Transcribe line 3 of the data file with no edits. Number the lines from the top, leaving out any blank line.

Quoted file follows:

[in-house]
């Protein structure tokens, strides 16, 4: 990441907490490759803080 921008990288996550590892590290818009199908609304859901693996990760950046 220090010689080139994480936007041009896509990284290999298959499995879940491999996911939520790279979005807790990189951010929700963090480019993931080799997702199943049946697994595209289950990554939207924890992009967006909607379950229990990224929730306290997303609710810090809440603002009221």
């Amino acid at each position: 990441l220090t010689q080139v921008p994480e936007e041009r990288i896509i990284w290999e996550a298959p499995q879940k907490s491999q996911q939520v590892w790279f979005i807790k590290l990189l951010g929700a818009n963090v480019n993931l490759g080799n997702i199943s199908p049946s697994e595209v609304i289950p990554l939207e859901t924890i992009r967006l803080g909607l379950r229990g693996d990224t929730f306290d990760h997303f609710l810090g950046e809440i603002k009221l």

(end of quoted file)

């Amino acid at each position: 990441l220090t010689q080139v921008p994480e936007e041009r990288i896509i990284w290999e996550a298959p499995q879940k907490s491999q996911q939520v590892w790279f979005i807790k590290l990189l951010g929700a818009n963090v480019n993931l490759g080799n997702i199943s199908p049946s697994e595209v609304i289950p990554l939207e859901t924890i992009r967006l803080g909607l379950r229990g693996d990224t929730f306290d990760h997303f609710l810090g950046e809440i603002k009221l």